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Three Risks to Your Toddler's Oral Health

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There's so much to think about when caring for a toddler, and their oral health might not be top of your list.As long as your child is brushing their teeth regularly and visiting the dentist, everything should be fine, right? Unfortunately, that's not always the case.

There are several subtle causes of oral damage, which you might not be aware of until your child's oral health has already suffered.

We've listed three of the most common risks below, along with help and advice on how to prevent them. If you're uncertain about any aspect of your toddler's oral health, it's definitely worth a trip to the family dentist. When it comes to teeth, it's always better to be safe than sorry.

Baby bottle tooth decay

Baby bottle tooth decay is a type of decay that's caused by too much exposure to sugary liquids. Some of the main causes of baby bottle tooth decay include:

  • Rubbing honey, sugar or syrup onto your child's bottle or pacifier.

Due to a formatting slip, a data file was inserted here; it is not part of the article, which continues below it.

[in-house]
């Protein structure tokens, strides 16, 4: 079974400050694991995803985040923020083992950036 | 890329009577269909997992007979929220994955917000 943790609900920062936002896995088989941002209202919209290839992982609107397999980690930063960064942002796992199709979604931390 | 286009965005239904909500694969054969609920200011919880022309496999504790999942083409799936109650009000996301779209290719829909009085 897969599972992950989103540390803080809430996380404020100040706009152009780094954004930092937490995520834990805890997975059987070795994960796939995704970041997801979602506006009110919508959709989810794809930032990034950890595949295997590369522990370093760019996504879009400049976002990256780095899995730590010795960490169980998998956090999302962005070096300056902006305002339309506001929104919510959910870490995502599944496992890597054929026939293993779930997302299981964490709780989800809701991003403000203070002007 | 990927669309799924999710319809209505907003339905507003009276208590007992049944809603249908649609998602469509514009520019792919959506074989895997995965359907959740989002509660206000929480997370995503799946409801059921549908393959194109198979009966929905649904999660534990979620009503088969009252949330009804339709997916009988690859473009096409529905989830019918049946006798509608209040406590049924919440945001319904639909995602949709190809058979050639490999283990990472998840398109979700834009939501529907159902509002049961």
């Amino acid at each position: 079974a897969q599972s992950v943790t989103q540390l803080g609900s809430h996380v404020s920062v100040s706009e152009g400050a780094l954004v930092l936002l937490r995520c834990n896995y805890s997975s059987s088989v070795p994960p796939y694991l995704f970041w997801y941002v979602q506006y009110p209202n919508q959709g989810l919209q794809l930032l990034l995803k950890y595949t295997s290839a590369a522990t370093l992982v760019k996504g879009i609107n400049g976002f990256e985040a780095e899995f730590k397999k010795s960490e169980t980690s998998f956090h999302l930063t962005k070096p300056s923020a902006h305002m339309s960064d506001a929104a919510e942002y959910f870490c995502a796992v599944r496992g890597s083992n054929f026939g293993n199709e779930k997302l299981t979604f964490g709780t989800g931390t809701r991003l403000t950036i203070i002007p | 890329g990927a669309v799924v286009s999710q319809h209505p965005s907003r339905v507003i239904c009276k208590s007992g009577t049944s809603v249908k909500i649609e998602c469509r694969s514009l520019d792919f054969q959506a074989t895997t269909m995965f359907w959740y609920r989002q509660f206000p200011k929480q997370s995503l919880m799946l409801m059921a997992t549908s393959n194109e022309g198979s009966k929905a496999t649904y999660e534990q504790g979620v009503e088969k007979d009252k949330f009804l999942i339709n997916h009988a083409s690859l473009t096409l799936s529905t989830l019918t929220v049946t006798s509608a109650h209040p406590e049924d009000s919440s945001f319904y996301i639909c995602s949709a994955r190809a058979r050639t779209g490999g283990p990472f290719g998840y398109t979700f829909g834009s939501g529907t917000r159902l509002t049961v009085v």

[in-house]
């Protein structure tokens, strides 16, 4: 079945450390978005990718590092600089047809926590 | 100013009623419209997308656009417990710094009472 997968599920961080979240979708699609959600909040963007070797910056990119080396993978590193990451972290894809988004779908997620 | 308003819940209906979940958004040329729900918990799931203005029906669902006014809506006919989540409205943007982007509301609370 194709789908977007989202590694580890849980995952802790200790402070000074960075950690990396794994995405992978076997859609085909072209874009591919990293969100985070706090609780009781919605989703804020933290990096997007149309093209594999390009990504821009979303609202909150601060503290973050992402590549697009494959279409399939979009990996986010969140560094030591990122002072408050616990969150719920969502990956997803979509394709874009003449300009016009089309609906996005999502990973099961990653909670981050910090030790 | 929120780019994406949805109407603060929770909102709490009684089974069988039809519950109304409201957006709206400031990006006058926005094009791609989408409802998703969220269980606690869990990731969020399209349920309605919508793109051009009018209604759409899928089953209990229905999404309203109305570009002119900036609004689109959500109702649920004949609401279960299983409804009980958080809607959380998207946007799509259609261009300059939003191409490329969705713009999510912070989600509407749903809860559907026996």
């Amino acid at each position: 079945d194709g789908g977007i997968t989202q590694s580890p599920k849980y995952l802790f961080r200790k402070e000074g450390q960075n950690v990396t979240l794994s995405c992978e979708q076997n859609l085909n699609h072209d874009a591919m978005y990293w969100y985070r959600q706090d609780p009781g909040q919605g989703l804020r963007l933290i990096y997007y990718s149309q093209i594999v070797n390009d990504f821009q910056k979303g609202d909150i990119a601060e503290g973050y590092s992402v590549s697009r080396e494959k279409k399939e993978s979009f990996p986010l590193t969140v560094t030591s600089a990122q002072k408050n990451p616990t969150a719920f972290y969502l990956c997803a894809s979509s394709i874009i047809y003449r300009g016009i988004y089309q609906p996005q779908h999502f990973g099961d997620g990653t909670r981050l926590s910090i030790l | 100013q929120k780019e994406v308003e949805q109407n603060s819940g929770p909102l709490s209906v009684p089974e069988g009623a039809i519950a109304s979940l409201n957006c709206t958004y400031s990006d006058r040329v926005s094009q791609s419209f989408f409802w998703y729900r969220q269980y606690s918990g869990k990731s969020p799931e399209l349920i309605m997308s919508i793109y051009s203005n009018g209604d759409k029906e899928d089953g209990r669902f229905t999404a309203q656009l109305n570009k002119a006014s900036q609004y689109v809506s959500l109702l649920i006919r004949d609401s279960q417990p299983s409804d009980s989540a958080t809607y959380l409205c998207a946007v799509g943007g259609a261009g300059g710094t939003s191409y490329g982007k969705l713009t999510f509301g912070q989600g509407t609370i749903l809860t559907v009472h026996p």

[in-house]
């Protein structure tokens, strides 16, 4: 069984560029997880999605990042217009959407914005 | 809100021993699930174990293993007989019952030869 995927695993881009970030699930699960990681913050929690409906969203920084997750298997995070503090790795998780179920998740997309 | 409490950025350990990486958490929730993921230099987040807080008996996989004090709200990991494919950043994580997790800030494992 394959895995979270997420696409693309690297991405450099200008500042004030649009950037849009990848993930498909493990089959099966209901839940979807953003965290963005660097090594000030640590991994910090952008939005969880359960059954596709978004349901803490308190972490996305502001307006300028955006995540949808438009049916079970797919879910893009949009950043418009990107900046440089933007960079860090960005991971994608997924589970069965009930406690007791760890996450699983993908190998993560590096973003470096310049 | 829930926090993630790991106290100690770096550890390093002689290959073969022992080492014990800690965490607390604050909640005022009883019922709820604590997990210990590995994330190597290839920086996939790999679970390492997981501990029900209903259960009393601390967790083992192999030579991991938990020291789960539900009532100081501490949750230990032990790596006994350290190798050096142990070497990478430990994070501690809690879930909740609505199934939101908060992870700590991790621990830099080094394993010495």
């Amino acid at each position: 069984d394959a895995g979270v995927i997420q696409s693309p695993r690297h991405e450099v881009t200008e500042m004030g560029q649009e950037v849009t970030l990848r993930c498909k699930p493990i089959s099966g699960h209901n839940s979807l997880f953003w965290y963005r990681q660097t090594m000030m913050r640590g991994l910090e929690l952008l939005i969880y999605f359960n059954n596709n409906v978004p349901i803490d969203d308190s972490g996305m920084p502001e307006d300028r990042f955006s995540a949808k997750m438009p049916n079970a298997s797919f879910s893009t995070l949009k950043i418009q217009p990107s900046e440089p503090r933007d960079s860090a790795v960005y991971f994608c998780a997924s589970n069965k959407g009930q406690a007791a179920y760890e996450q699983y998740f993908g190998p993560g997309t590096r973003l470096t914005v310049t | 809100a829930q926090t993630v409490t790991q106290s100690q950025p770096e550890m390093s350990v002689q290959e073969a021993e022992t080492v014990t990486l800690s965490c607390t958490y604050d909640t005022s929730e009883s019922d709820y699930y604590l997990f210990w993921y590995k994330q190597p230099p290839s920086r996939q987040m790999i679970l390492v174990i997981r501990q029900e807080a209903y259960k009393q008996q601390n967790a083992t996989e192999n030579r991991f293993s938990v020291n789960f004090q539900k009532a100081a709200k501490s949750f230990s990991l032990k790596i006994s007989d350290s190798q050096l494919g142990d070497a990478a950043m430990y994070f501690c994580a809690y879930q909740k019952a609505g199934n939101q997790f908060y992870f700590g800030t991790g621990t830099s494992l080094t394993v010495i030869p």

• Allowing your child to fall asleep with a bottle containing sugary liquid.
  • Feeding your child too many sugary drinks, including fruit juice, soft drinks, milk, and formula.
  • Giving your child sugary drinks just before bed.

You can reduce the risk of baby bottle tooth decay by limiting the amount of sugar you give your child, sticking to water where possible, and transitioning from bottle to cup as soon as possible. You should also take care to clean your child's teeth and gums after they've consumed sugar. If you aren't careful enough, your child could end up with teeth that are cracked, damaged, painful and infected, so it's worth the effort to get things right.

Thumb sucking

Thumb sucking may seem harmless enough, but it can be detrimental to oral health. Some thumb sucking is normal in children, but if it seems excessive or continues beyond the age of five, you may have a problem. Too much thumb sucking can push your child's teeth out of alignment, damage the alignment of the jaws, and cause an overbite. The roof of your child's mouth can also be affected, and they may struggle to pronounce certain words. Encourage your child to break the habit with positive reinforcement, not punishments.

Tongue thrusting

Some children close the mouth for swallowing by pushing their tongue forward against their lips. This puts pressure on their front teeth, which can cause them to become crooked or misaligned. This habit can affect speech development, and a speech therapist or dentist should be able to help your child to alter their swallowing method.

Your toddler's oral health is so important. Don't neglect it.